Mozilla Uncovers Two Infected Add-ons, Issues Warning to Firefox Users
Article by George Norman
On 08 Feb 2010
Add-ons are great because they allow us to customize the way the Firefox browser looks, and enhance the way the Firefox browser works. The large majority of users get their add-ons from Mozilla’s official site, addons.mozilla.org (referred to as AMO). Mozilla uncovered that two malicious add-ons managed to sneak their way onto the experimental section of AMO. These add-ons are: Sothink Web Video Downloader version 4.0 and Master Filer (all versions). Both add-ons contained Trojan code meant to infect Windows computers.

“Two experimental add-ons, Version 4.0 of Sothink Web Video Downloader and all versions of Master Filer were found to contain Trojan code aimed at Windows users. Version 4.0 of Sothink Web Video Downloader contained Win32.LdPinch.gen, and Master Filer contained Win32.Bifrose.32.Bifrose Trojan. Master Filer was downloaded approximately 600 times between September 2009 and January 2010. Version 4.0 of Sothink Web Video Downloader was downloaded approximately 4,000 times between February 2008 and May 2008. Master Filer was removed from AMO on January 25, 2010 and Version 4.0 of Sothink Web Video Downloader was removed from AMO on February 2, 2010,” said Mozilla.

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Experimental add-ons are add-ons that have not undergone Mozilla’s public review process. To put it bluntly, Mozilla’s editorial team did not have the time to go over these add-ons. You can install an experimental add-on , put you do it at your own risk. In this case, if you installed one of the two malicious add-ons mentioned above, you would also install a Trojan on your computer. Getting rid of the Trojan is not as simple as uninstalling the add-on. You must use an antivirus program to scan your system and remove the Trojan – and any other infection.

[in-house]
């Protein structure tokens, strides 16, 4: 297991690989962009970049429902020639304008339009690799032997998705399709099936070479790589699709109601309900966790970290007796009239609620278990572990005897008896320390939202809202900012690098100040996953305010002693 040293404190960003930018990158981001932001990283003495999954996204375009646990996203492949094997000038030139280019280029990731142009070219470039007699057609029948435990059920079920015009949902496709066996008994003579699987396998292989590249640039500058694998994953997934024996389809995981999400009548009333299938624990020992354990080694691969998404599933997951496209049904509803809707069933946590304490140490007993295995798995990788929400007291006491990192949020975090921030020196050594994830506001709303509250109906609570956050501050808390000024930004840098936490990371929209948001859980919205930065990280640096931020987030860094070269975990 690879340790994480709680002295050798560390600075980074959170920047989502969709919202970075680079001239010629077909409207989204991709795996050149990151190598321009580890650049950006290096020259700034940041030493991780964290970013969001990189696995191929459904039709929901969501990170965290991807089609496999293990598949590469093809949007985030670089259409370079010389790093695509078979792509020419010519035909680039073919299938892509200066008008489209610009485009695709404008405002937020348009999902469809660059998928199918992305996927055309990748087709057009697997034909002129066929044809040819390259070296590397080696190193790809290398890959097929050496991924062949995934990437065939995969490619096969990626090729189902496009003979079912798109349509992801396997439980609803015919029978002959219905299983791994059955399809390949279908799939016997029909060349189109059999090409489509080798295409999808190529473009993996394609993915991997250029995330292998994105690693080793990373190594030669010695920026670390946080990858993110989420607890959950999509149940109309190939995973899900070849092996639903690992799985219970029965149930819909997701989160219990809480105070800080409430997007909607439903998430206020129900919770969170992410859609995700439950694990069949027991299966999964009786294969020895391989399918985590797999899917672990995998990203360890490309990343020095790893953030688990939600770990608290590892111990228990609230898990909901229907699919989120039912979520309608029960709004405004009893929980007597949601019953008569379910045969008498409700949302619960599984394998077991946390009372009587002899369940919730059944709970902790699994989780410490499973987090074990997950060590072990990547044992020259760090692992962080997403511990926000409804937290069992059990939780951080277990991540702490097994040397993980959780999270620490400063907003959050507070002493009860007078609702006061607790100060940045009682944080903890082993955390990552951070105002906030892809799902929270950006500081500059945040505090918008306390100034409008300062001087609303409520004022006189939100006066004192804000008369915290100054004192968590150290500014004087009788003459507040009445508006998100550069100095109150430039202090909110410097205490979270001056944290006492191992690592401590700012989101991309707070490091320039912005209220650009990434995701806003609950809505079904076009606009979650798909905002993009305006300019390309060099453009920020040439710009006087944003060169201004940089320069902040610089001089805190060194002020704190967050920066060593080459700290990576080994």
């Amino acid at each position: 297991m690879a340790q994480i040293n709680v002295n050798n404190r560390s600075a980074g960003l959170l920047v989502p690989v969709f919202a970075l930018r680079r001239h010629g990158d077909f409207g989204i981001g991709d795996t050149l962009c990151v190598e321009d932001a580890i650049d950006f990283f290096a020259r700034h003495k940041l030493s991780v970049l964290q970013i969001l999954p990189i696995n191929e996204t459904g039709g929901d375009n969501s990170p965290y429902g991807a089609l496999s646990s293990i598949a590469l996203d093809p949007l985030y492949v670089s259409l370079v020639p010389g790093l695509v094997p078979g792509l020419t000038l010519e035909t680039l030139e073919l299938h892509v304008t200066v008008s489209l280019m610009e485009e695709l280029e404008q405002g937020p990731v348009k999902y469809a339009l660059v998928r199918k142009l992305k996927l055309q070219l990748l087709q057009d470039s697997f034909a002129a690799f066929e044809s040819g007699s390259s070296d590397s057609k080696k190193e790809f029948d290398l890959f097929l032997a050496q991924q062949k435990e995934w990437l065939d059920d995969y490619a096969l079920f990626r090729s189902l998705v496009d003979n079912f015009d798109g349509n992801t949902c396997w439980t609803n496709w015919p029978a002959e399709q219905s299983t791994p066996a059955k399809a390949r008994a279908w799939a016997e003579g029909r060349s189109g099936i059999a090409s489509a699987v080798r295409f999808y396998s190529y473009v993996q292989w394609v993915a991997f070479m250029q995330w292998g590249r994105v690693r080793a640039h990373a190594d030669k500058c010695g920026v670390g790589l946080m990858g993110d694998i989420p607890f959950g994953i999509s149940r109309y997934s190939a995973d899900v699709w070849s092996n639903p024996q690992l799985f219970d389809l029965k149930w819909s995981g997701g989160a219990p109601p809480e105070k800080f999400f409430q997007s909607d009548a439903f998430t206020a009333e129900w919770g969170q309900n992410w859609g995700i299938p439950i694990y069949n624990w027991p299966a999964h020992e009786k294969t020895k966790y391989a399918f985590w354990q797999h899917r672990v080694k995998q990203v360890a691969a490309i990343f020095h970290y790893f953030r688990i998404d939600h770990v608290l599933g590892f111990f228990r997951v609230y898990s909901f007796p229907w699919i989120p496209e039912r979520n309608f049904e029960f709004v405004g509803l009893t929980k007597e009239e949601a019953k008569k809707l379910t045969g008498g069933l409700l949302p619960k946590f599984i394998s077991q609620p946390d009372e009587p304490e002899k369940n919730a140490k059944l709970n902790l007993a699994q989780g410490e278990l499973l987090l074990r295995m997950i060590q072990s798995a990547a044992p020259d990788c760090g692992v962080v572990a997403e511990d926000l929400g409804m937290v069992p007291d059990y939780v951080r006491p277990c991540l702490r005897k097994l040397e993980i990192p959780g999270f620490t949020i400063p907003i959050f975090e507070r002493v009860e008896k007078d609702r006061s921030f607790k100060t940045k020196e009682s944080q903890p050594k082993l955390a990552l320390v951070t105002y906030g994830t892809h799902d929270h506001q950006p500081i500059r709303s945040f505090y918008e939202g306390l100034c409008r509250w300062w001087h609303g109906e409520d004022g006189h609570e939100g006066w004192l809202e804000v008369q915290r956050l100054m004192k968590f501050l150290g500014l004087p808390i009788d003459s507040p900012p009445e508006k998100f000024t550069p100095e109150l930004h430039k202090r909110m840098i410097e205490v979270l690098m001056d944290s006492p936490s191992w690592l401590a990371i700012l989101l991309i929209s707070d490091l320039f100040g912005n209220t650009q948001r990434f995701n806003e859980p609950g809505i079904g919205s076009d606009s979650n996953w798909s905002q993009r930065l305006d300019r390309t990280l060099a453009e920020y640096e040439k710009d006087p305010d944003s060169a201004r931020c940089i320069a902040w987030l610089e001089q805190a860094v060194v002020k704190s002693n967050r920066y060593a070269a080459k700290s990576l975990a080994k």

Just because Mozilla did not go over an add-on with a fine comb, this is not to say it does not check for malware when accepting new add-ons. Mozilla uses several anti-malware scanning tools, but it would seem these two add-ons somehow managed to evade the malware detection tools.

“These were not originally detected with the anti-malware scanning tools that we have been using. We have since increased the number of scanning tools, and will be taking additional steps to minimize the risk of further incidents,” said Mozilla.

The bottom line is this; if you installed one of the two add-ons mentioned above, you need to uninstall them immediately. Then you need to use an antivirus program to scan your system and remove any infection. The recently released Avast! Free Antivirus 5 for example can and will remove any infection brought on by these malicious add-ons.



Tags: Mozilla, Add-ons, AMO, Trojan, Security
About the author: George Norman
George is a news editor.
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